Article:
- The importance of centralities in dark network value chains
- The European Physical Journal - Special Topics
- Volume | Issue number
- 222 | 6
- Pages (from-to)
- Document type
- Faculty of Science (FNWI)
- Informatics Institute (IVI)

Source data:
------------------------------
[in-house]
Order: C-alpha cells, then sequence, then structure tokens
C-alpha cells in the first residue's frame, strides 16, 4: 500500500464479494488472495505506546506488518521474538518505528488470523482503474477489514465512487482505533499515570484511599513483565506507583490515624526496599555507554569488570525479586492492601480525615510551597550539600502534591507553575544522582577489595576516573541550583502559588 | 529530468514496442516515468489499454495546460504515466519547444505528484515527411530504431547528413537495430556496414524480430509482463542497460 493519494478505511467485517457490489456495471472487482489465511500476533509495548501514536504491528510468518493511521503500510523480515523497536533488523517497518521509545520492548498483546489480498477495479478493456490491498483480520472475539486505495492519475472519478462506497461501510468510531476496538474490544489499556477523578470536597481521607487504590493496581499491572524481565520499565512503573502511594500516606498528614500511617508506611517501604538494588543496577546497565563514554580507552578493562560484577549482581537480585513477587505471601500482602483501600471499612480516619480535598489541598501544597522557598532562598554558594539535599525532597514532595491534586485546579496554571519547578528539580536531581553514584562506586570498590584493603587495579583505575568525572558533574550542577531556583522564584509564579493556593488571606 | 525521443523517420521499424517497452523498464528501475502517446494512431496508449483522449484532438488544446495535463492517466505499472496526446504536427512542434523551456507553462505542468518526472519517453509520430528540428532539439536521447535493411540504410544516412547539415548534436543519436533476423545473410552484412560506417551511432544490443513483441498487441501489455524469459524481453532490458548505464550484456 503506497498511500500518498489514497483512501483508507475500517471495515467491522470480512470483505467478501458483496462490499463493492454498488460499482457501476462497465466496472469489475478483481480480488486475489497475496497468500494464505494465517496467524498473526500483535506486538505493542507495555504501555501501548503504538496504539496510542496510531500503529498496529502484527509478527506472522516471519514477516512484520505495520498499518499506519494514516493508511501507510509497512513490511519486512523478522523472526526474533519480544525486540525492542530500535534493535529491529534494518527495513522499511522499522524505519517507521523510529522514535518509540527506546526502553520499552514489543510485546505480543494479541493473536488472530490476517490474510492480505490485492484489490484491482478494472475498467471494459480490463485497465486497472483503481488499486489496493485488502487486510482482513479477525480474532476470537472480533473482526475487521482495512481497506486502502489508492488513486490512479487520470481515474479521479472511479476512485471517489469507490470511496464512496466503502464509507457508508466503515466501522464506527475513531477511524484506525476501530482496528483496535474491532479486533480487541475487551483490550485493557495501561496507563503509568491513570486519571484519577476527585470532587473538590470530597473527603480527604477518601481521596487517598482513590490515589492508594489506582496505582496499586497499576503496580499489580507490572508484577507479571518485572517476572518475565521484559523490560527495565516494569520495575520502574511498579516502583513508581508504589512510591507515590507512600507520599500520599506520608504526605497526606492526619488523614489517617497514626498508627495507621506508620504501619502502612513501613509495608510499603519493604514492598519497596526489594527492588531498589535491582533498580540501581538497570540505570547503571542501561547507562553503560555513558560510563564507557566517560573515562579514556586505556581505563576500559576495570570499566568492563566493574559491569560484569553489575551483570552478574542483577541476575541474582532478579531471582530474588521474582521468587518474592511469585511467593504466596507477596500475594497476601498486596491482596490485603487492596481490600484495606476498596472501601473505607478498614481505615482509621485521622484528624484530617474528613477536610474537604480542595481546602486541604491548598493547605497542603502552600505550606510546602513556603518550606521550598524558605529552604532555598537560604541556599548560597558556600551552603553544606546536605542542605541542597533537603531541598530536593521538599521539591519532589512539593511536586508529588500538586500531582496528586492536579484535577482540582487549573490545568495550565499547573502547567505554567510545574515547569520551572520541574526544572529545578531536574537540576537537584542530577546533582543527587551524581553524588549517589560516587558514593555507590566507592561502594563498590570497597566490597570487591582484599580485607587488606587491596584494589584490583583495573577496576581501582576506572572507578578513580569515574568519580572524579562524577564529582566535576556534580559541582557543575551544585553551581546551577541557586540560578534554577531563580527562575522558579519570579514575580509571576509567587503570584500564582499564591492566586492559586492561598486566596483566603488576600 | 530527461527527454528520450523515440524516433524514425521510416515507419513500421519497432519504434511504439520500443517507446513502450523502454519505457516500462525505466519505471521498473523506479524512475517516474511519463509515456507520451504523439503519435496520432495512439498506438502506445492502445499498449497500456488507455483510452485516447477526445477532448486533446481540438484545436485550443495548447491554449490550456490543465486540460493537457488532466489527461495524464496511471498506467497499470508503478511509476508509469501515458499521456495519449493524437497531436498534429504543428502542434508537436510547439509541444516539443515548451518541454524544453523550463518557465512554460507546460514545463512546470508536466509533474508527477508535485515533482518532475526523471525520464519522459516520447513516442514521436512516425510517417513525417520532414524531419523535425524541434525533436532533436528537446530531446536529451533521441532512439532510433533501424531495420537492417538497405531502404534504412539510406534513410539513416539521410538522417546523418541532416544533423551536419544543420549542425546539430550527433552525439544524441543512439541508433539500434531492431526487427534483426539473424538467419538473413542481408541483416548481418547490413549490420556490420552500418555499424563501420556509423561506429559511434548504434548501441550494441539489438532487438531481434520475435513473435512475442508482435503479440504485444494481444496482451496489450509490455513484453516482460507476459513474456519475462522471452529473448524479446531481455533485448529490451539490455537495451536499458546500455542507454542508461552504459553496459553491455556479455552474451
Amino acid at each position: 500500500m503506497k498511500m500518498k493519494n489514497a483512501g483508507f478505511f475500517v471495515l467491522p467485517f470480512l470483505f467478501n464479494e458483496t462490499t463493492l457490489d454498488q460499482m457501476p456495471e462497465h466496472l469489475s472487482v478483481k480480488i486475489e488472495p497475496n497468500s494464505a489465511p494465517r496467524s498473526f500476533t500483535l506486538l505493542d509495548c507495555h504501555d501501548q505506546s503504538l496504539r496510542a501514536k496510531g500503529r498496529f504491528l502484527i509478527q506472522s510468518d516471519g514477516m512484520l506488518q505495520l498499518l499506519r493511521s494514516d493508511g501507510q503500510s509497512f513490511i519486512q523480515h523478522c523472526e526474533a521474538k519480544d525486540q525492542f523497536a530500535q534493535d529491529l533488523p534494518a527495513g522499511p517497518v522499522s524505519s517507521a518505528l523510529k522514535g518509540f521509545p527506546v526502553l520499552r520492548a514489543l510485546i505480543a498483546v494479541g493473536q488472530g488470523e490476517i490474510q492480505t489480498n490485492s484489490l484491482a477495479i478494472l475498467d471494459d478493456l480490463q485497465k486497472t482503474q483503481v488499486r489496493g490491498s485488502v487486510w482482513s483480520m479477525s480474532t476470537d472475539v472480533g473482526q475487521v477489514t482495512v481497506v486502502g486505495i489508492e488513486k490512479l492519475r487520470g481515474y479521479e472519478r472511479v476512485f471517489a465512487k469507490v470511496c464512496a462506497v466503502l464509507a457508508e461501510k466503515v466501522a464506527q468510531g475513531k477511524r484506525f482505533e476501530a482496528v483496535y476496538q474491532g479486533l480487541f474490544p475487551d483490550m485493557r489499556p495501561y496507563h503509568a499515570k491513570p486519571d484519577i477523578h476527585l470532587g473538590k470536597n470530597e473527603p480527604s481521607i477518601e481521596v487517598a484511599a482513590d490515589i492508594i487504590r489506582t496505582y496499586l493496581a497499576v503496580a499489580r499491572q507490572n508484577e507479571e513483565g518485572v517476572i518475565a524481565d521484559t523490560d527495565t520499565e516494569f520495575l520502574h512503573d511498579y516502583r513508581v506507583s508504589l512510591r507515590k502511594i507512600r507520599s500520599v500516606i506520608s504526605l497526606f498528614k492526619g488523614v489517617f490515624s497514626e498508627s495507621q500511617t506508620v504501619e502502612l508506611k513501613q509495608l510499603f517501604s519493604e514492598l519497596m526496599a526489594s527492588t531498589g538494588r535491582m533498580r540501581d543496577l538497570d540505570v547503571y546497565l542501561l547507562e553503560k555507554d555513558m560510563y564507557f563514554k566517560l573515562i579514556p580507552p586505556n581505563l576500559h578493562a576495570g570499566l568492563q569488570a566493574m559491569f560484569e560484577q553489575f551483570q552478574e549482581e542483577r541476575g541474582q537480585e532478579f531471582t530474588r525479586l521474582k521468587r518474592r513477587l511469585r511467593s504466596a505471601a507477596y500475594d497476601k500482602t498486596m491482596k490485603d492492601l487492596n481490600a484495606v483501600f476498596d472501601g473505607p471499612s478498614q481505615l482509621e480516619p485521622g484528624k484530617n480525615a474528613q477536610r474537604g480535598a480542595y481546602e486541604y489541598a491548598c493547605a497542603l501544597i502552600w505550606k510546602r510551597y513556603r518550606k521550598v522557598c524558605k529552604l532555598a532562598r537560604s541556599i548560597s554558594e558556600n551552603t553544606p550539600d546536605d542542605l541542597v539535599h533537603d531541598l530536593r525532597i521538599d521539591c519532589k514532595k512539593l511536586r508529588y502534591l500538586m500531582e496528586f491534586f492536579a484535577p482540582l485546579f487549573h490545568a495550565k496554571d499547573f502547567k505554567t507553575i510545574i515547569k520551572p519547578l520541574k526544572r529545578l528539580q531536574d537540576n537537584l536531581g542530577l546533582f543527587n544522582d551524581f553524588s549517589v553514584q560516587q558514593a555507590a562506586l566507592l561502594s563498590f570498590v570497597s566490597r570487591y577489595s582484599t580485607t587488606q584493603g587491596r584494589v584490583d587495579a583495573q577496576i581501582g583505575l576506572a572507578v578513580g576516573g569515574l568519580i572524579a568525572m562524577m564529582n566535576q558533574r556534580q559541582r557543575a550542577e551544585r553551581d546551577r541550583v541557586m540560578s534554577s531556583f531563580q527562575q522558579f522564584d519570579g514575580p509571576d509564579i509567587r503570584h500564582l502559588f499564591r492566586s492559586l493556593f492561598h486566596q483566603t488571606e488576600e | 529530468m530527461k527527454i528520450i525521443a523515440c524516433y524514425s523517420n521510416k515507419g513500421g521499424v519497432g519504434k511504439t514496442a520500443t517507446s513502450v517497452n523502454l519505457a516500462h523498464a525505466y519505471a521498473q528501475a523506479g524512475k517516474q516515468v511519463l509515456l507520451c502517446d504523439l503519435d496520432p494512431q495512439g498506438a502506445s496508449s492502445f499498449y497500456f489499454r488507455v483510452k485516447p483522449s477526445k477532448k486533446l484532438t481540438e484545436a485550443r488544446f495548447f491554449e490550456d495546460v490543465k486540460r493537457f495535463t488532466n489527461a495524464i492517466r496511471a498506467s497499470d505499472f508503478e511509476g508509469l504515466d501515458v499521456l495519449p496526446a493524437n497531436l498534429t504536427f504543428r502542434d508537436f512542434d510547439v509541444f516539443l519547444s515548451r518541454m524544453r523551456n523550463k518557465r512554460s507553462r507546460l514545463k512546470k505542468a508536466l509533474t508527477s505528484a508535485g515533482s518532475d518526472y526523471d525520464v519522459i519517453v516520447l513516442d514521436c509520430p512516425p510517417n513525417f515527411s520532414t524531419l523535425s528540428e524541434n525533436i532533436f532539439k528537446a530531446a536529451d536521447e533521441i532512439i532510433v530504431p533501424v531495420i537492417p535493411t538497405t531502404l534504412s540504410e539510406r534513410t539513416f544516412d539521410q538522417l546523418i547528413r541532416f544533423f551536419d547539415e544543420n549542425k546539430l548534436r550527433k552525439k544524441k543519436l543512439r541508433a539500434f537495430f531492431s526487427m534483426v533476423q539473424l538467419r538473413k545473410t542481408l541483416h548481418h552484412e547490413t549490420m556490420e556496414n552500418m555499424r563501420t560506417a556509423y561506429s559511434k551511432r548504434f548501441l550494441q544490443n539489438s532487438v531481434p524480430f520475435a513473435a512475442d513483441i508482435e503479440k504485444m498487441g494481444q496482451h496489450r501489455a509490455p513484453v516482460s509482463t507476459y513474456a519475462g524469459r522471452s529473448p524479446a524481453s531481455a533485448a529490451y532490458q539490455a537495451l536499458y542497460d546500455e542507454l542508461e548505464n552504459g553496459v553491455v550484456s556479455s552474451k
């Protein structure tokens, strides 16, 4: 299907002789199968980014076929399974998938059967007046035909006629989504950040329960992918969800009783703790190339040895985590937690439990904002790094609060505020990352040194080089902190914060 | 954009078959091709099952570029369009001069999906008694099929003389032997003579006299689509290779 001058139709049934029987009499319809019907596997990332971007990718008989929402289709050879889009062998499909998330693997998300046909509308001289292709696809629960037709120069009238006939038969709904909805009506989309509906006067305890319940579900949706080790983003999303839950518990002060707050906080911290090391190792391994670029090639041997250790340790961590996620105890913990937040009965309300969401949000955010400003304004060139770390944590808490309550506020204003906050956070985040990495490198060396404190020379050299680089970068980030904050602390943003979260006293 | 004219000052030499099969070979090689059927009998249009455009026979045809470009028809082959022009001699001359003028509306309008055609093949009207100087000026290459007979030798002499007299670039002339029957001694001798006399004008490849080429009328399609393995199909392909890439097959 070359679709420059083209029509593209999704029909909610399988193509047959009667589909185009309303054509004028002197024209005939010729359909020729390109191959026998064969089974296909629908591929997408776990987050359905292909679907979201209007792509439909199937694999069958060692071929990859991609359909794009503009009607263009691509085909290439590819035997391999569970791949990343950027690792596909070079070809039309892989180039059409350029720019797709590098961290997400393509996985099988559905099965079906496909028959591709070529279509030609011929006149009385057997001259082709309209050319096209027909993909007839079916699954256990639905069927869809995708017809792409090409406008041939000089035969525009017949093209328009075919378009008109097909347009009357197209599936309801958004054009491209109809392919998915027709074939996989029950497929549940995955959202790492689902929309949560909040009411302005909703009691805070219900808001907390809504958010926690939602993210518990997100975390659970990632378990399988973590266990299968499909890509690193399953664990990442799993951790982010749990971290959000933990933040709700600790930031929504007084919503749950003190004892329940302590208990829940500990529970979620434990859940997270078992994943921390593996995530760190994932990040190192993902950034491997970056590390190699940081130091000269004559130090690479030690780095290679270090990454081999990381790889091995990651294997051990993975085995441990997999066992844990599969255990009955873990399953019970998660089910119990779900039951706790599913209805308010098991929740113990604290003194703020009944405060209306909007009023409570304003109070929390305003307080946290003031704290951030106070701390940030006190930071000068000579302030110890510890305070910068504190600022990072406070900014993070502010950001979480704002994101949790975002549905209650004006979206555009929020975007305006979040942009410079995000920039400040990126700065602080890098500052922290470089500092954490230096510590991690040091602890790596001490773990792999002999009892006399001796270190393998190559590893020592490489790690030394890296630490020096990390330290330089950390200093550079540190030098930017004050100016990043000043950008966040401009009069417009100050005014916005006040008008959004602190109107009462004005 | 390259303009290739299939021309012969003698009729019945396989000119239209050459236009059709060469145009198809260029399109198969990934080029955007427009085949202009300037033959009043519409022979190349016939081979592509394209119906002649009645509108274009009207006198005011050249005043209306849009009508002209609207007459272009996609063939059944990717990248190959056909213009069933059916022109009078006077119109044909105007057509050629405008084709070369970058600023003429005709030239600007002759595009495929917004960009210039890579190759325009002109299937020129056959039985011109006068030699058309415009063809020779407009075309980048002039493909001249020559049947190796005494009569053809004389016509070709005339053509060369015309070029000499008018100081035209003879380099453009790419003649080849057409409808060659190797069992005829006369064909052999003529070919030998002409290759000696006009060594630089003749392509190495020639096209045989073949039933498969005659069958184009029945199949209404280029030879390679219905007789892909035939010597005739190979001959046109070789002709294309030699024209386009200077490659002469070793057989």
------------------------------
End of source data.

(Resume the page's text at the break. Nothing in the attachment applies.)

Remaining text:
This paper introduces three novel centrality measures based on the nodes’ role in the operation of a joint task, i.e., their position in a criminal network value chain. For this, we consider networks where nodes have attributes describing their "capabilities" or "colors", i.e., the possible roles they may play in a value chain. A value chain here is understood as a series of tasks to be performed in a specific order, each requiring a specific capability. The first centrality notion measures how many value chain instances a given node participates in. The other two assess the costs of replacing a node in the value chain in case the given node is no longer available to perform the task. The first of them considers the direct distance (shortest path length) between the node in question and its nearest replacement, while the second evaluates the actual replacement process, assuming that preceding and following nodes in the network should each be able to find and contact the replacement. In this report, we demonstrate the properties of the new centrality measures using a few toy examples and compare them to classic centralities, such as betweenness, closeness and degree centrality. We also apply the new measures to randomly colored empirical networks. We find that the newly introduced centralities differ sufficiently from the classic measures, pointing towards different aspects of the network. Our results also pinpoint the difference between having a replacement node in the network and being able to find one. This is the reason why "introduction distance" often has a noticeable correlation with betweenness. Our studies show that projecting value chains over networks may significantly alter the nodes’ perceived importance. These insights might have important implications for the way law enforcement or intelligence agencies look at the effectiveness of dark network disruption strategies over time.
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